Being Inspired, maybe - 28

A picture paints ... well, as many words as you like.  For instance:



And, then, the words:

"You have got the guards set up on the back wall," I asked Jackerby, the officer in charge of the rearguards.
"Can you see them?" he said in a tone that dripped sarcasm.
I didn't like Jackerby, he seemed far too sure of himself and his men, and so far, we hadn't had to rely on them.
But that time was coming, and sooner than any of us wanted to believe.
"No."
"Then no one else will either.  Trust me, no one will be coming over the back wall.  I'll be in the command post, and it has a clear view of anything coming."
"Excellent," I said, trying to sound more confident that I felt.

Jackerby was Johannson's man.  He had recruited him, in circumstances that seemed a little too coincidental for my liking.  Johannson was too easy going for me, and although he had not made a mistake, yet, I felt sure one was going to happen on my watch.
I think that's why I'd been sent to keep an eye on operations.
There'd already been one attempt at an incursion, and we'd been saved by a dog, one I found on the roadside, injured by the same roadside bomb that had nearly killed me as well, and brought him with me.  The thought of doing so, at the time, had been on the end of a single idea, a dog could not betray me, men and women could.
And the fact its name was Jack seemed to me to be rather poetic, if not somewhat ironic in the circumstances.
There was a coded communication in my pocket, one I'd received earlier in the afternoon, uncoded from the signal room.  My special code.  A warning of a second incursion.
Tonight.

Jack and I were in the guard tower at the south-western corner of the castle.  It overlooked the valley and gave a clear view of anyone or anything coming from that quadrant. 
Of course, if it came by air, you'd expect to hear it.
I didn't, but Jack did.  He suddenly stood and made a small moaning noise, as if he knew quiet communication was needed.  The stiffness in his body told me it was danger.
I heard it, before I saw it, a glider, and following the swooping sound, the land of men on the gravel walkways just down from the tower.  A precision flight and precision landing of a dozen storm troopers.
And Jackerby's guards were nowhere to be seen.

I calculated the odds.  Twenty to one.  I wasn't going to add Jack to the team, because he could never understand what was going on.
I was finding it hard myself.  Someone I had trusted with my life, for a very long time, was not the person I thought they were.
That was the basis of the message I'd received.  I hadn't believed it.  Not at first.  But it had one other piece of information as proof, one when I thought about, made sense of everything that had been happening.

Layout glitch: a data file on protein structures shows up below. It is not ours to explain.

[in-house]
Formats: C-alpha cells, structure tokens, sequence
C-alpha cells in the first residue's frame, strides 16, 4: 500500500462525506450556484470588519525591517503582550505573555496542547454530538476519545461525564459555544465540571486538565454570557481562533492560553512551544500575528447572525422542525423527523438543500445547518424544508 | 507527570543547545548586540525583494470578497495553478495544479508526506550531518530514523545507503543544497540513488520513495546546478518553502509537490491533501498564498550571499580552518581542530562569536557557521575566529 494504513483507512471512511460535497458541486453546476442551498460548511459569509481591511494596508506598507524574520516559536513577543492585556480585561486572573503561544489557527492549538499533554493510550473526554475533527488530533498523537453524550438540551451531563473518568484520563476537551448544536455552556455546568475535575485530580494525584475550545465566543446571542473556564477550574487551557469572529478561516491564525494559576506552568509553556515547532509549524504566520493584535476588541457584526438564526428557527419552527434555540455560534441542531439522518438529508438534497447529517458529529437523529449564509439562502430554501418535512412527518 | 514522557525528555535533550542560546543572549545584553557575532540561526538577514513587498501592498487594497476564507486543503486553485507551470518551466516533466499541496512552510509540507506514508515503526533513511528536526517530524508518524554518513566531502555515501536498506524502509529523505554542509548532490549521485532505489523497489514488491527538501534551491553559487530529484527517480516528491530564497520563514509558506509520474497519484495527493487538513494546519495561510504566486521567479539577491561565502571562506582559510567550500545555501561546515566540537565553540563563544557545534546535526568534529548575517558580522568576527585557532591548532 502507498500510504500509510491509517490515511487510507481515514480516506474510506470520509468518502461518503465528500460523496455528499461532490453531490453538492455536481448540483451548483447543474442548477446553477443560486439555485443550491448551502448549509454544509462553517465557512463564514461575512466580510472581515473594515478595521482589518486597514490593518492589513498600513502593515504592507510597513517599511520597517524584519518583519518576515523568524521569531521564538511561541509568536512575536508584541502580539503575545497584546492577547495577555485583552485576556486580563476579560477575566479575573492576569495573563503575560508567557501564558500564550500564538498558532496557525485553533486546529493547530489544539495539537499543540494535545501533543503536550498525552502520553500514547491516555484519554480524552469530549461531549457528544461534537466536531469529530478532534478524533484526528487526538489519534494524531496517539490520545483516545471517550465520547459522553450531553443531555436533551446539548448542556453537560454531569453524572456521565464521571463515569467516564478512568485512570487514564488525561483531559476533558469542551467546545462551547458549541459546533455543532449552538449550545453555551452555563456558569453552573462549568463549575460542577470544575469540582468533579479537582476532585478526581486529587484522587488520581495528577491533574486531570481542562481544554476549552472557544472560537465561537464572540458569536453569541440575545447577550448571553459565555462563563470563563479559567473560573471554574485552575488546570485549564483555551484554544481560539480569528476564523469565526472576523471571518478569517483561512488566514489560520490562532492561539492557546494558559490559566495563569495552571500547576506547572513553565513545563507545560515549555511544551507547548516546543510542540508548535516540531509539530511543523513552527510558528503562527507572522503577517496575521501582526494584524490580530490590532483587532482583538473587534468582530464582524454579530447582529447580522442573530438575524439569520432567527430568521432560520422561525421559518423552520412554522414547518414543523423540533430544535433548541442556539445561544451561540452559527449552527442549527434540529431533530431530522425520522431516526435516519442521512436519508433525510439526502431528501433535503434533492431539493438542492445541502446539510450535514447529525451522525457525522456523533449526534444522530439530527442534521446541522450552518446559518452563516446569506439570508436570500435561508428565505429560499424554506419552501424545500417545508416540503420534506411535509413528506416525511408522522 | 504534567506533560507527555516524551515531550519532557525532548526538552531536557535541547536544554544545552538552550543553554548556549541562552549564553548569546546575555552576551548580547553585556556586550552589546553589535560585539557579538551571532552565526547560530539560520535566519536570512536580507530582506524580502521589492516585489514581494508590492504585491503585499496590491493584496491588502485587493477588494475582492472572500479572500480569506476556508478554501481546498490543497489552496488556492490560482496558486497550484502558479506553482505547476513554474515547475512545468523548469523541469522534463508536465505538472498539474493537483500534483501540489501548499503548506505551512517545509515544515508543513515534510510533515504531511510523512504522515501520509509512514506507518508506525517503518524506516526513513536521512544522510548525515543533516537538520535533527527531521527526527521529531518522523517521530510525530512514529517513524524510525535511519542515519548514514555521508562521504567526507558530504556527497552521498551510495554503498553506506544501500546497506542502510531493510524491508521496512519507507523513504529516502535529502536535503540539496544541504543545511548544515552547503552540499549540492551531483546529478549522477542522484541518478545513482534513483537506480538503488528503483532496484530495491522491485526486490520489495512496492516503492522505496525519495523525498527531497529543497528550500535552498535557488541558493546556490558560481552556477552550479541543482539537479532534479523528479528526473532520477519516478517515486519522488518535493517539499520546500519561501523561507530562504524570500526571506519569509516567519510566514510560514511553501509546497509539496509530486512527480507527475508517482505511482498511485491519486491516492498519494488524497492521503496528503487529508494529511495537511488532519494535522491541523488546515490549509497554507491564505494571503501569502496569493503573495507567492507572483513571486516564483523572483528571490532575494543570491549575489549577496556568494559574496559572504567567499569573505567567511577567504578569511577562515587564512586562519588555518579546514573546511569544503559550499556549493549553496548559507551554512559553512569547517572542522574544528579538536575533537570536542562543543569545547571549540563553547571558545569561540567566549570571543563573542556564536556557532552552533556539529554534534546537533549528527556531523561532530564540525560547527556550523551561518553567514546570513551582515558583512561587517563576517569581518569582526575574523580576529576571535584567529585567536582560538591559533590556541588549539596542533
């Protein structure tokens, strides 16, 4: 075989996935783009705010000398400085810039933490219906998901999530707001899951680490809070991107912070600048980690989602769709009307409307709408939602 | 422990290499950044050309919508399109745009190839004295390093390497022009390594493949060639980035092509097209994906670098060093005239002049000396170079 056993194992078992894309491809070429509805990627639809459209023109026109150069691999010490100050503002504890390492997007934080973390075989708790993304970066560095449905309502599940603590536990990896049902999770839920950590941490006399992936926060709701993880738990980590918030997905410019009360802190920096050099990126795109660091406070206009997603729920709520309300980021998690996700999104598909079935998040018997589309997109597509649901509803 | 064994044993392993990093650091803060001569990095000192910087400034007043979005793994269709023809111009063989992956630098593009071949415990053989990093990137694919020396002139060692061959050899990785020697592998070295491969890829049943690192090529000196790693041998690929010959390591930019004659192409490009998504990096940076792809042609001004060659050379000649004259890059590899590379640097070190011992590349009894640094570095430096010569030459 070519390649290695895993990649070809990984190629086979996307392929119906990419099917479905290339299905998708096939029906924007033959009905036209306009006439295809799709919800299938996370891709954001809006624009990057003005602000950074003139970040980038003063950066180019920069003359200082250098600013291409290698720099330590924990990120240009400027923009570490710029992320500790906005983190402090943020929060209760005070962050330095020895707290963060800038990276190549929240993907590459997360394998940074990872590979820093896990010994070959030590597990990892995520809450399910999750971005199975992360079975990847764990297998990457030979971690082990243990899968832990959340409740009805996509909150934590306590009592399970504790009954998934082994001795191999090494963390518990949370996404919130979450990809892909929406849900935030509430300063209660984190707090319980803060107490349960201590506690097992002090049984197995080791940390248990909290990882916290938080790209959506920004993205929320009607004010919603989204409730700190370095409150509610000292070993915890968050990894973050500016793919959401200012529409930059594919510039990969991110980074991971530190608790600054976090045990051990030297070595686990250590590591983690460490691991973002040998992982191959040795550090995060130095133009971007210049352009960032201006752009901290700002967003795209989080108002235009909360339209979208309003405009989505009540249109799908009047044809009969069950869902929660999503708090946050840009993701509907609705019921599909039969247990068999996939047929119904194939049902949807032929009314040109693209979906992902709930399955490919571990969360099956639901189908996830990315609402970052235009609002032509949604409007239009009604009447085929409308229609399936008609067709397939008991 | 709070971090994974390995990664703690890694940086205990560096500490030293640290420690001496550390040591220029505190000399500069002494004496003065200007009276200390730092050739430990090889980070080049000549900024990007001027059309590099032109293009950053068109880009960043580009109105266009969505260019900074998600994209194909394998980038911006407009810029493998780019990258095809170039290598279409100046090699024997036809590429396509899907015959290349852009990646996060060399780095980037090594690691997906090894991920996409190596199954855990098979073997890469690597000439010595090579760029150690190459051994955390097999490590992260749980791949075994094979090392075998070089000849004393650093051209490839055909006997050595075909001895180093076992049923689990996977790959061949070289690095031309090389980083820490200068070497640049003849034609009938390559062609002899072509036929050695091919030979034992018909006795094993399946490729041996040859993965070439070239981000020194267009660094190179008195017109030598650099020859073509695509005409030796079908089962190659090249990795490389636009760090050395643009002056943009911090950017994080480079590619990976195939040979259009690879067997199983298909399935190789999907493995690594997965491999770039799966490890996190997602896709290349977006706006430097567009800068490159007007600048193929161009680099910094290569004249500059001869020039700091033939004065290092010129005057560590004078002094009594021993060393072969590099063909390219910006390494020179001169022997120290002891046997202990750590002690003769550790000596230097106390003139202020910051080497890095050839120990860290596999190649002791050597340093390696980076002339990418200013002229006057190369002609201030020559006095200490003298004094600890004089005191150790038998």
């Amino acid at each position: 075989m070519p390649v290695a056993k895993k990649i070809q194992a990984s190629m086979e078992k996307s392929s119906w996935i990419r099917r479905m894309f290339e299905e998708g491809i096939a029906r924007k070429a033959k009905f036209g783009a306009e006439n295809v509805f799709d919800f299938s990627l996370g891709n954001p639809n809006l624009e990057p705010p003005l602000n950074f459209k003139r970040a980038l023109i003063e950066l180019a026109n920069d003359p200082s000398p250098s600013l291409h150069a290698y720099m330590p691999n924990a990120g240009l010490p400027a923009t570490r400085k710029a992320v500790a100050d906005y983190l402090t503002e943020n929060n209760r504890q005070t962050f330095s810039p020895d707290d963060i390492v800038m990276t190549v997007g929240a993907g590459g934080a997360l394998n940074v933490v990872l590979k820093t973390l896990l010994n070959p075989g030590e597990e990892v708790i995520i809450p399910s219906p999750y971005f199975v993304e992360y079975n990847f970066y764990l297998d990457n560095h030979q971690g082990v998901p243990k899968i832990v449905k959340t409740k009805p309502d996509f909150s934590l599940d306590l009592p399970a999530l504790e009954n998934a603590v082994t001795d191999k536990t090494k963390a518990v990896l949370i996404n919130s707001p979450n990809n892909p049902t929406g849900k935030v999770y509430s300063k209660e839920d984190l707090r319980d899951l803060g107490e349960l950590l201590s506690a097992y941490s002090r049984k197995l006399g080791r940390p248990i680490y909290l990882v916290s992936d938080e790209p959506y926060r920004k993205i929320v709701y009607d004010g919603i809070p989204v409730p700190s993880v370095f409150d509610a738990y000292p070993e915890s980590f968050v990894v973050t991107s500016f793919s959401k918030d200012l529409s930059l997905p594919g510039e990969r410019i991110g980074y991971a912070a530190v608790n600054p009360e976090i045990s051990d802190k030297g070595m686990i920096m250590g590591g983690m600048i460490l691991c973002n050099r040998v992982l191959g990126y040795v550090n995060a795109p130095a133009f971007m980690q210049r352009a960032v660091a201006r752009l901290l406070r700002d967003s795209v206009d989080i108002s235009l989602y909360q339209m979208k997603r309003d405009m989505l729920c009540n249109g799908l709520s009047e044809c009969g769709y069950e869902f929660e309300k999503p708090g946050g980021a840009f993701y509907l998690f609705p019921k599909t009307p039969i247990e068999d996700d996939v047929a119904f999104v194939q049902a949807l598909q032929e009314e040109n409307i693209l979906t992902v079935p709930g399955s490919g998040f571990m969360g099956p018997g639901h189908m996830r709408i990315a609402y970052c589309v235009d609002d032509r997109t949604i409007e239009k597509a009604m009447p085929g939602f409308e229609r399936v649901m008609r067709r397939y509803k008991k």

The word coincidence had become overused in the last week.
Jack had found the passage when he and I had been doing some reconnaissance of the old castle.  I thought it odd that no one knew of any secret passages when all of these old places usually did.  The lord of the manor would want to be able to move about secretly, visiting mistresses, escaping from enemies, or just sneaking about checking up on staff and family
We'd found one that ran from the guard tower to the grand hall.  A lot of cobwebs, a musty odor, and signs it hadn't been used for a long time, it was perfect for my soon to be unannounced arrival.
The passage ended at a large wooden cabinet which had a compartment that opened out into the hall.  From within, it was possible to hear conversations and see a veiled view of any activity.
Johansson and my commander, Wallace.  He was not supposed to be here, he'd been the one who sent me the warning, about another of the command officers, Nicholson.
I could see Wallace was angry.  "I thought I told you I wanted this mess sorted out before I got here."
Just then Jackerby came in and looked flustered.  "He's gone."
"What the hell do you mean, he's gone.  Gone where, for God's sake.  There's nowhere to go."
Who's gone, I wondered.
Jack was nudging my leg.  What was he trying to tell me?
"He was in the south tower with that mangy dog of his, where he usually hangs out."
Me.  They were referring to me.
"Then he can't be far.  Find him and bring him, to me.  Pity that bomb didn't kill him and we wouldn't be in this situation."
So, there was a traitor.  It just wasn't who I thought it would be.
I kneeled down, "Well, Jack," I whispered.  "It looks like we are both in serious trouble.  What's say we get out of here?"

A lick on the side of my face told me all I needed to know.


© Charles Heath 2018














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